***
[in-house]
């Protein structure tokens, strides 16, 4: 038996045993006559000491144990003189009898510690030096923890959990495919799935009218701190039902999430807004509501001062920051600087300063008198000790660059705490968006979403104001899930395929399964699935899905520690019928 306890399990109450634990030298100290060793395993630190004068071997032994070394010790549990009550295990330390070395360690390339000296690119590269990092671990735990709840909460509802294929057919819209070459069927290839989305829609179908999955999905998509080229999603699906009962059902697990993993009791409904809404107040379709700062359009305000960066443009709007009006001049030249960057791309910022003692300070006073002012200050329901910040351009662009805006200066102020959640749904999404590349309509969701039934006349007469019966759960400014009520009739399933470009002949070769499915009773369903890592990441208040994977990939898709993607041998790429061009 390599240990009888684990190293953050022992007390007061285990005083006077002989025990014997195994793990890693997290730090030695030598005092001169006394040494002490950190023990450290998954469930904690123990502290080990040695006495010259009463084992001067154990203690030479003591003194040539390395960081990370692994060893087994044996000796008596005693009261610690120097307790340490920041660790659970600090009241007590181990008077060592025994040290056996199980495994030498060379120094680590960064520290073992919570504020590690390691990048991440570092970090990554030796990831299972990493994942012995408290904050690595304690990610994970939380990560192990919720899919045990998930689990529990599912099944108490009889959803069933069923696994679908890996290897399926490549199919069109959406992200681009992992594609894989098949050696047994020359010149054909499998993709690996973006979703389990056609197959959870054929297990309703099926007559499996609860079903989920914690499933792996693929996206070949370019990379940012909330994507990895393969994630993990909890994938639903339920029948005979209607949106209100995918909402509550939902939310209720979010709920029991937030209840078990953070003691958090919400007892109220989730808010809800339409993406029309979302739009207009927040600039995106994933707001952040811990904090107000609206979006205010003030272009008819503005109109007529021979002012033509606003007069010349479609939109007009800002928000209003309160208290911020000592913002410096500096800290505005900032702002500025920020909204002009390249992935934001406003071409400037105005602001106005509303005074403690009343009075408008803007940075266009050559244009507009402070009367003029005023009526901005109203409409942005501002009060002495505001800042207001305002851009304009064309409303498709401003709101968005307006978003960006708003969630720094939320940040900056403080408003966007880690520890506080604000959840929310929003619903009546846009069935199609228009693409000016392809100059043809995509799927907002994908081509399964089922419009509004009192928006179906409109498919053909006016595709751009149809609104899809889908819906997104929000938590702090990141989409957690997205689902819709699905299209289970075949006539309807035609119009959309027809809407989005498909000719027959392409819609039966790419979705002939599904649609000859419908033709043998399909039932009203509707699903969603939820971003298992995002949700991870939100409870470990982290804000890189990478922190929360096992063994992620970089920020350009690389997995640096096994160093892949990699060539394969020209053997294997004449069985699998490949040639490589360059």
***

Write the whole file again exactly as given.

[in-house]
């Protein structure tokens, strides 16, 4: 038996045993006559000491144990003189009898510690030096923890959990495919799935009218701190039902999430807004509501001062920051600087300063008198000790660059705490968006979403104001899930395929399964699935899905520690019928 306890399990109450634990030298100290060793395993630190004068071997032994070394010790549990009550295990330390070395360690390339000296690119590269990092671990735990709840909460509802294929057919819209070459069927290839989305829609179908999955999905998509080229999603699906009962059902697990993993009791409904809404107040379709700062359009305000960066443009709007009006001049030249960057791309910022003692300070006073002012200050329901910040351009662009805006200066102020959640749904999404590349309509969701039934006349007469019966759960400014009520009739399933470009002949070769499915009773369903890592990441208040994977990939898709993607041998790429061009 390599240990009888684990190293953050022992007390007061285990005083006077002989025990014997195994793990890693997290730090030695030598005092001169006394040494002490950190023990450290998954469930904690123990502290080990040695006495010259009463084992001067154990203690030479003591003194040539390395960081990370692994060893087994044996000796008596005693009261610690120097307790340490920041660790659970600090009241007590181990008077060592025994040290056996199980495994030498060379120094680590960064520290073992919570504020590690390691990048991440570092970090990554030796990831299972990493994942012995408290904050690595304690990610994970939380990560192990919720899919045990998930689990529990599912099944108490009889959803069933069923696994679908890996290897399926490549199919069109959406992200681009992992594609894989098949050696047994020359010149054909499998993709690996973006979703389990056609197959959870054929297990309703099926007559499996609860079903989920914690499933792996693929996206070949370019990379940012909330994507990895393969994630993990909890994938639903339920029948005979209607949106209100995918909402509550939902939310209720979010709920029991937030209840078990953070003691958090919400007892109220989730808010809800339409993406029309979302739009207009927040600039995106994933707001952040811990904090107000609206979006205010003030272009008819503005109109007529021979002012033509606003007069010349479609939109007009800002928000209003309160208290911020000592913002410096500096800290505005900032702002500025920020909204002009390249992935934001406003071409400037105005602001106005509303005074403690009343009075408008803007940075266009050559244009507009402070009367003029005023009526901005109203409409942005501002009060002495505001800042207001305002851009304009064309409303498709401003709101968005307006978003960006708003969630720094939320940040900056403080408003966007880690520890506080604000959840929310929003619903009546846009069935199609228009693409000016392809100059043809995509799927907002994908081509399964089922419009509004009192928006179906409109498919053909006016595709751009149809609104899809889908819906997104929000938590702090990141989409957690997205689902819709699905299209289970075949006539309807035609119009959309027809809407989005498909000719027959392409819609039966790419979705002939599904649609000859419908033709043998399909039932009203509707699903969603939820971003298992995002949700991870939100409870470990982290804000890189990478922190929360096992063994992620970089920020350009690389997995640096096994160093892949990699060539394969020209053997294997004449069985699998490949040639490589360059």